Meghan and Harry splashed £2.4m in taxpayer's cash on Frogmore Cottage
Your £2.4million bill to do up M
Your £2.4million bill to do up Meghan and Harry's cottage: How Sussexes splashed out on new bathrooms, bedrooms, and kitchen
- Newlyweds moved out of Kensington Palace amid reports of a rift with William
- Frogmore Cottage was 5 smaller staff houses but has been turned into one home
- Anti-monarchy campaigners Republic called for a full parliamentary inquiry into royal spending after the release of the accounts
Prince Harry and Meghan have spent £2.4million of public money doing up their Windsor home.
The newlyweds moved out of Kensington Palace this spring amid reports of a rift with his brother William and sister-in-law Kate.
The overhaul of Frogmore Cottage was approved by the Queen, according to accounts released yesterday.
The 19th century property had been converted into five smaller staff houses and needed to be turned back into a single home. Ceilings and floors were replaced along with the addition of new bathrooms, bedrooms and a kitchen.
The newlyweds moved out of Kensington Palace this spring amid reports of a rift with his brother William and sister-in-law Kate. They have now spent £2.4million of public money doing up their Windsor home. Pictured: revealing Baby Archie to the world in May at Windsor Castle
Aides say any costs above the agreed budget were met privately by the couple. The accounts also show that:
- The Queen was given £82.2million to support her official duties in 2018/19, up from £76.1million the year before;
- Half of the cash went on the upkeep of Buckingham Palace and other royal residences, reflecting the age and national importance of the buildings;
- The cost of royal travel fell by £100,000 to £4.6million;
- Five big tours saw the Royal Household's carbons emissions double;
- Prince Charles's income from the Duchy of Cornwall was barely changed at £21.6million and he paid £4.7million in tax;
- The Queen and other royals spent almost £200,000 on private jets for travel to and from Scotland.
The Keeper of the Privy Purse, Sir Michael Stevens, who is in charge of the Queen's accounts, said the report showed she continued to be 'highly active', conducting 140 engagements in 12 months. The wider family undertook more than 3,200 official duties here and abroad.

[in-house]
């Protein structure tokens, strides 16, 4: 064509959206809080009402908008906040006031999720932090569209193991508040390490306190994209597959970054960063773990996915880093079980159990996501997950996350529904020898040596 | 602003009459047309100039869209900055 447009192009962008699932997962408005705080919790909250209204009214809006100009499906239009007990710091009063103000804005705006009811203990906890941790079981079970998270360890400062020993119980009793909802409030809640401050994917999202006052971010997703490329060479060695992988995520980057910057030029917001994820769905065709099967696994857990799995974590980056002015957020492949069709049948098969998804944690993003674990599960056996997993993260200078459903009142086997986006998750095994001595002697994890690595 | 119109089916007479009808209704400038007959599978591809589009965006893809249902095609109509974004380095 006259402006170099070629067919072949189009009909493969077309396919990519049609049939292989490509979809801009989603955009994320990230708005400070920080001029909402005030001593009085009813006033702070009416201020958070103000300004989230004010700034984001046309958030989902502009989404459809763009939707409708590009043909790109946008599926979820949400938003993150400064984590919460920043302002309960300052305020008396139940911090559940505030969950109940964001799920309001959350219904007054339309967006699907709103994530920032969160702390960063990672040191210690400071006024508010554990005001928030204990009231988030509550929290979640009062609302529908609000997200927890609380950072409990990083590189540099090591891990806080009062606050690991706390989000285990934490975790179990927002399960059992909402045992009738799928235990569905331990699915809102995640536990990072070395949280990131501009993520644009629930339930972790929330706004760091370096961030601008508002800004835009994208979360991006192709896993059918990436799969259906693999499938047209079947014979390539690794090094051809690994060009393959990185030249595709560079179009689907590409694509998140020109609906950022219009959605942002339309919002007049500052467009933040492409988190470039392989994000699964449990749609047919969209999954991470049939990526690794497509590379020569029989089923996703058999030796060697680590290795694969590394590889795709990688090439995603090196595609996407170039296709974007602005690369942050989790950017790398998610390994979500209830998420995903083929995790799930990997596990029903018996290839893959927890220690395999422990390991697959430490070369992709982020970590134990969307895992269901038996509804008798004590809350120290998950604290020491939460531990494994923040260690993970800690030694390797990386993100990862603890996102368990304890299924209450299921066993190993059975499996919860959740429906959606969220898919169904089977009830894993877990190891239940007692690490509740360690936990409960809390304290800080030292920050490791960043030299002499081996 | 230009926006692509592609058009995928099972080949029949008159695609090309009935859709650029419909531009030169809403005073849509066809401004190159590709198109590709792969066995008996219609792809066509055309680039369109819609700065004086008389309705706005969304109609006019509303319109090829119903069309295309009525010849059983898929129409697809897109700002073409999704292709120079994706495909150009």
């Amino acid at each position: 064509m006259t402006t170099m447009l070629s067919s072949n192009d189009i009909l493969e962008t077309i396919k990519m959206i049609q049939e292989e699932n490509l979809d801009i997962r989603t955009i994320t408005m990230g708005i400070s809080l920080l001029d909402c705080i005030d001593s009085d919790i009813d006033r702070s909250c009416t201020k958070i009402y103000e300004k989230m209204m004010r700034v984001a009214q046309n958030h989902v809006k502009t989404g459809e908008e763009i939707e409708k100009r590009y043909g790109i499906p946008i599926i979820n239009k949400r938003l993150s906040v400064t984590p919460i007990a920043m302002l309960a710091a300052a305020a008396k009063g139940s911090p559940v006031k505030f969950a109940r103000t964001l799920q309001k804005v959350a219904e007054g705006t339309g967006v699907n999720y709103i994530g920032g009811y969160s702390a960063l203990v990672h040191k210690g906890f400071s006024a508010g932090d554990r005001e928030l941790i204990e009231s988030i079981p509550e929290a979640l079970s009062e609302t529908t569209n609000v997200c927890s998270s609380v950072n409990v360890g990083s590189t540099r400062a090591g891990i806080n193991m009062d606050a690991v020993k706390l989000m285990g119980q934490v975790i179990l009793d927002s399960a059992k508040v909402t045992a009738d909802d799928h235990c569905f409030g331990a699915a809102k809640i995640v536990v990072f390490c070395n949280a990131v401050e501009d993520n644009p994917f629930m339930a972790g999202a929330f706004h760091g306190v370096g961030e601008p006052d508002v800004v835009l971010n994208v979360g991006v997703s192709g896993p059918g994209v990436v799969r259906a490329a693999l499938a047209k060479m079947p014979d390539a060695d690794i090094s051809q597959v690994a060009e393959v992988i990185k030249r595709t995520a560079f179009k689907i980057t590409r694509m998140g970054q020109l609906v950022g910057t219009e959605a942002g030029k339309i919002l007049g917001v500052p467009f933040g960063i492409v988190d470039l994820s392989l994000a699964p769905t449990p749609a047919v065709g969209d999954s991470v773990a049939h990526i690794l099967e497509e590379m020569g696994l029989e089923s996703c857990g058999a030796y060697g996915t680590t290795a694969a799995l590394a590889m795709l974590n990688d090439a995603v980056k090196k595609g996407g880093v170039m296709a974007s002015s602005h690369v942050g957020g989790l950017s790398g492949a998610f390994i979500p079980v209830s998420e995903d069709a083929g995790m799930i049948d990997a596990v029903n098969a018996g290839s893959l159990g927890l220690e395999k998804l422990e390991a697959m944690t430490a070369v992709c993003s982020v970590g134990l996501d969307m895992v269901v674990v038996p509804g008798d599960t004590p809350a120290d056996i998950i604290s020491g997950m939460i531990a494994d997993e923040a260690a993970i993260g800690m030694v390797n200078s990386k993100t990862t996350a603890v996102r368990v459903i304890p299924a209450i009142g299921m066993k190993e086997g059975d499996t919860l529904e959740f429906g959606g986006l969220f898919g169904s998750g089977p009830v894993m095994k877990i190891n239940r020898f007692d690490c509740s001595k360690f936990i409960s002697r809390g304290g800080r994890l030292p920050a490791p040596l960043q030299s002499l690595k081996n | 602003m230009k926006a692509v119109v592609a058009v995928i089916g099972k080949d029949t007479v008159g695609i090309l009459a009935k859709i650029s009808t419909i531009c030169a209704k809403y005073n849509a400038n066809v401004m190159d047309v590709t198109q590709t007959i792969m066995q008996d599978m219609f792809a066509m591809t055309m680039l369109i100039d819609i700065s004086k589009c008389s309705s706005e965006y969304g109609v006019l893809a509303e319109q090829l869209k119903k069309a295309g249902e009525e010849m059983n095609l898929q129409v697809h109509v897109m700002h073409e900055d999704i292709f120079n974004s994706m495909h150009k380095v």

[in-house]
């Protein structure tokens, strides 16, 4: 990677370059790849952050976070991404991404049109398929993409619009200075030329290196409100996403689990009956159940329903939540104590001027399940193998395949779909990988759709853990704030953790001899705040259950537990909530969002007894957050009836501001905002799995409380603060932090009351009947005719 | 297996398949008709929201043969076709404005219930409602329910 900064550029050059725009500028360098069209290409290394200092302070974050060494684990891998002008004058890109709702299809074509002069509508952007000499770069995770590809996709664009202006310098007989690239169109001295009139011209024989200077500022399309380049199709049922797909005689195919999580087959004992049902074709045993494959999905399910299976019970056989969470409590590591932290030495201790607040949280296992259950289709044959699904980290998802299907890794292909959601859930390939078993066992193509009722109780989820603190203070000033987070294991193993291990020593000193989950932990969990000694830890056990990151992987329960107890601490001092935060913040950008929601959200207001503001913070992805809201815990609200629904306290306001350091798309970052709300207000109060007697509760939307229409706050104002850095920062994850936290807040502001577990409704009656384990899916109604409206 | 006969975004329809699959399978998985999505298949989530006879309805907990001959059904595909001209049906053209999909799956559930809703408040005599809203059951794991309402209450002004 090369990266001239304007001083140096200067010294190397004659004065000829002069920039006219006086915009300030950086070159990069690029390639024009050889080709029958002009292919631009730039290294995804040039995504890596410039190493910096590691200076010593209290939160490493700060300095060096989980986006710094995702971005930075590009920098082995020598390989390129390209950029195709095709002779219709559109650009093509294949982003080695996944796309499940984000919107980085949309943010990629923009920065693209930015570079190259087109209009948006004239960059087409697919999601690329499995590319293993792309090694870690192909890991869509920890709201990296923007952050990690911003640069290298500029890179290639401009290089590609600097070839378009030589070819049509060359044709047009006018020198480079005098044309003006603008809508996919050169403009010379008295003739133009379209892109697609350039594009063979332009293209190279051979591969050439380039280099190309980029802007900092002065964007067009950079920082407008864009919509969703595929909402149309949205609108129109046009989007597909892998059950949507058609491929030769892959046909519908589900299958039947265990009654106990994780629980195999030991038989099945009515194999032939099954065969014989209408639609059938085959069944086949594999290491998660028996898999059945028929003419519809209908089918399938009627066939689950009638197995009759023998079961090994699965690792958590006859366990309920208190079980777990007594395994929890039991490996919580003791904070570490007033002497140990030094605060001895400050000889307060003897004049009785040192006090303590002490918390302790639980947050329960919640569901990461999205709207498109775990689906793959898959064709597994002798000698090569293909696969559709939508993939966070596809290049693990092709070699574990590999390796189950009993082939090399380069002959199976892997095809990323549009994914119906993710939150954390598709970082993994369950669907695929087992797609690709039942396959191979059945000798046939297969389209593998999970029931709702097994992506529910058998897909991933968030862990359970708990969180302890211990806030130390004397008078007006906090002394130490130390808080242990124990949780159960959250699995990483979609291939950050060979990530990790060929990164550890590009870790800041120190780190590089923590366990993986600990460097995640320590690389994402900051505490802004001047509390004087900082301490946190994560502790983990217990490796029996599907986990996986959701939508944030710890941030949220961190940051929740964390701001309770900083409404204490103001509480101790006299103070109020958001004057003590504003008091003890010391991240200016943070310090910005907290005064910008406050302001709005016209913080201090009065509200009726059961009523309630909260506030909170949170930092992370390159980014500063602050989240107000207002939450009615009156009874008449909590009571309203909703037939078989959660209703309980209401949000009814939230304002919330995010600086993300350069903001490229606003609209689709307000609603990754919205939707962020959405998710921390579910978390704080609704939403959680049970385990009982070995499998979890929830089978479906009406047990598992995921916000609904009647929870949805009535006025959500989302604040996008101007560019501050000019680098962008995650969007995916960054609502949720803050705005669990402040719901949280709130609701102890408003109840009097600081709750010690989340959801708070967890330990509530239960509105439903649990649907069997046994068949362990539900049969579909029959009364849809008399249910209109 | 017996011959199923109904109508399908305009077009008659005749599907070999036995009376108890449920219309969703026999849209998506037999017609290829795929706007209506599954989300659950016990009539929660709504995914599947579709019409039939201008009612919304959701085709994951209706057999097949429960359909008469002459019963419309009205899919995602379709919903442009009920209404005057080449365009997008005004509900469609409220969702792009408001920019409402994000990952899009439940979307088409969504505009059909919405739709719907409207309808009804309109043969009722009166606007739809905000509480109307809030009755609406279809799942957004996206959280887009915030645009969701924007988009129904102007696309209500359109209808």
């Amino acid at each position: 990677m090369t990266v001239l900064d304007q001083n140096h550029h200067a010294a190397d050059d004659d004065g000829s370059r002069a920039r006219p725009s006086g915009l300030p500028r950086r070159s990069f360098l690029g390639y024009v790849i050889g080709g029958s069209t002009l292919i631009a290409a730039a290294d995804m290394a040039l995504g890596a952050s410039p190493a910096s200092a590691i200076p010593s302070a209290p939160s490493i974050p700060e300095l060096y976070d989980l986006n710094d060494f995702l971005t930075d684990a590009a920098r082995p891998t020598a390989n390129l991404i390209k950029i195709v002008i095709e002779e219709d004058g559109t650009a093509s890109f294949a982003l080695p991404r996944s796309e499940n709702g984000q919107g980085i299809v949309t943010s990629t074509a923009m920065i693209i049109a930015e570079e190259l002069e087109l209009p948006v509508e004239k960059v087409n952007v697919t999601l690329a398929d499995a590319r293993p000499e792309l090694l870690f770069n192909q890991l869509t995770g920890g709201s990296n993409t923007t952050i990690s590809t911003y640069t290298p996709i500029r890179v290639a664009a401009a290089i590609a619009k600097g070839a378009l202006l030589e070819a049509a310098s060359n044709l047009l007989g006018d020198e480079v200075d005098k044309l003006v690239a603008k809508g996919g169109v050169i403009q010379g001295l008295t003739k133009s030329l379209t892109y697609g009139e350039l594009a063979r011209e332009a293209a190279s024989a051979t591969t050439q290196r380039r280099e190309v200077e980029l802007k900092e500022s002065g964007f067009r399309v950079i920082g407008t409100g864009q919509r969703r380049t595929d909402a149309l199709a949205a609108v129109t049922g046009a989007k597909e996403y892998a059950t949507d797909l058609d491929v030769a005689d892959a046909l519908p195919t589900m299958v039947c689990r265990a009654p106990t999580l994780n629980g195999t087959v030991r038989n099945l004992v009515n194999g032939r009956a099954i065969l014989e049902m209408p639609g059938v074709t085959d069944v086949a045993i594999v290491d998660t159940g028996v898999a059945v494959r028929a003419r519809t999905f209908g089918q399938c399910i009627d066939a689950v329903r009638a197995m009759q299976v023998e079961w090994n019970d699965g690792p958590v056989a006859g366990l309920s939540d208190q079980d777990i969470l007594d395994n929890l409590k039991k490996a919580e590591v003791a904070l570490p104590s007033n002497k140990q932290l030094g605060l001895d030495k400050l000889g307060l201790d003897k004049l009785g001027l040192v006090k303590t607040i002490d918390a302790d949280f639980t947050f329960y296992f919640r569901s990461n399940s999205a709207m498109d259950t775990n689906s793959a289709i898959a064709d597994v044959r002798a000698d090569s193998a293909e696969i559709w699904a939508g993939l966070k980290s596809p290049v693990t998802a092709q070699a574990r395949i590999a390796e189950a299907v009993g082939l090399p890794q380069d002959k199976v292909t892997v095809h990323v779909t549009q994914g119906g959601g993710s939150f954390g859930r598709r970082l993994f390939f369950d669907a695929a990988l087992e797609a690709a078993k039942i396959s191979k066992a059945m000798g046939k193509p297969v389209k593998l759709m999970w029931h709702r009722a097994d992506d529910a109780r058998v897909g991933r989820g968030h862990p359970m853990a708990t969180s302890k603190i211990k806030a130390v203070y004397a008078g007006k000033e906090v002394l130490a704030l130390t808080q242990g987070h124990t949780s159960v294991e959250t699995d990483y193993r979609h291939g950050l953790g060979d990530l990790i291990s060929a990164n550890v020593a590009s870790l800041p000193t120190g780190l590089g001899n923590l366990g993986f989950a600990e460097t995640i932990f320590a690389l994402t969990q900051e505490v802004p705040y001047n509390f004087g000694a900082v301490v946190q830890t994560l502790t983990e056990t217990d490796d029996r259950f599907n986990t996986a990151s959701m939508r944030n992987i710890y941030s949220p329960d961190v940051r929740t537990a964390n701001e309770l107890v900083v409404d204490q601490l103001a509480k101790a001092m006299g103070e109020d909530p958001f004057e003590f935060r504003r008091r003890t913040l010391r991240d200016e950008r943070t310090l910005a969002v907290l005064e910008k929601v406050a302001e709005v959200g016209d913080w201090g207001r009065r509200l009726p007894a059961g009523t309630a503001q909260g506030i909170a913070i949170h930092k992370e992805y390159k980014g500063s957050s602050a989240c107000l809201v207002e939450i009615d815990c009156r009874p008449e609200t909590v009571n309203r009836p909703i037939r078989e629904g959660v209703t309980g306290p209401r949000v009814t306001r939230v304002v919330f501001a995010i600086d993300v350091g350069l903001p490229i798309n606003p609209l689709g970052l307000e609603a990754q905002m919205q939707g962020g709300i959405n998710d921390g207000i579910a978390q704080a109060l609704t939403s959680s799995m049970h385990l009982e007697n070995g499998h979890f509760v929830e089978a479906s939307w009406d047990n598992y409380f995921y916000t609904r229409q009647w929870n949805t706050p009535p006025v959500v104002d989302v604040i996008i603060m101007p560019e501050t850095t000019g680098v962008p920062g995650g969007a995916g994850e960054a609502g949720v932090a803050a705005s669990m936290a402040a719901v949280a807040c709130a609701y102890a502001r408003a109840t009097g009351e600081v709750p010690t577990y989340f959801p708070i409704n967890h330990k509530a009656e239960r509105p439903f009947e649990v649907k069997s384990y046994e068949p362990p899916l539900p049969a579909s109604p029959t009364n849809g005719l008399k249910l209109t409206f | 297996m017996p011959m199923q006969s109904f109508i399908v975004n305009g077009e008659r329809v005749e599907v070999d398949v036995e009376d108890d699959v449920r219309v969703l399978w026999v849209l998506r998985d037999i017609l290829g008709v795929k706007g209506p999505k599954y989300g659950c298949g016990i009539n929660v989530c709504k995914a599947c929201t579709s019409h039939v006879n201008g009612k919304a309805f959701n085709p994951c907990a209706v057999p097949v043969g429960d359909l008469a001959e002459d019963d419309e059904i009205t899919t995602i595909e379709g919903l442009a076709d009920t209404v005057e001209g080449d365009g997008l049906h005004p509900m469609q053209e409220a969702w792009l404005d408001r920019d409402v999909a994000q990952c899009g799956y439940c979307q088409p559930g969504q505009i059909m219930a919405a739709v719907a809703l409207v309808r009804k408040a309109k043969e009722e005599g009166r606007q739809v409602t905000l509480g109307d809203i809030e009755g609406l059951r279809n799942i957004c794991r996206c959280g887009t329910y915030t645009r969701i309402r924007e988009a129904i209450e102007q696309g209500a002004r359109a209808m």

Despite retiring, the Duke of Edinburgh still receives £359,000 from the Treasury each year to run a private office. An aide stressed that the figure was unchanged from 1992 and was so insufficient the Queen made up the difference.
Charles saw his personal expenditure rise by £155,000 to £3.15million – partly because of Harry's wedding.
He also spent £5million on other activities, including those of his sons.
Officials said the cost of the monarchy equated to £1.24 per British citizen.
And they insisted that Frogmore had been earmarked for renovation even before it caught Harry and Meghan's eye.
Sir Michael said: 'The sovereign grant covered the work undertaken to turn the building into the official residence and home of the Duke and Duchess of Sussex and their new family.
'The building was returned to a single residence and outdated infrastructure was replaced to guarantee the long-term future of the property.'
The overhaul of Frogmore Cottage (pictured) was approved by the Queen, according to accounts released yesterday
Early reports suggesting the works could cost taxpayers as much as £3million were previously dismissed by the couple's representatives, who insisted it was likely to be nearer 'half that'.
Given that the project is still not complete – exterior painting and landscaping still needs to be done – it will cost well in excess of the £2.4million revealed in the latest accounts.
Sources close to the Sussexes stressed last night that reports of the couple building a yoga studio or a mother-and-baby yoga room complete with a 'floating' or sprung wooden floor in the cottage were incorrect. The only 'floating floor', which emerged in plans submitted to the local council, was a specific requirement from the planners and relates to the main kitchen area to protect an old floor.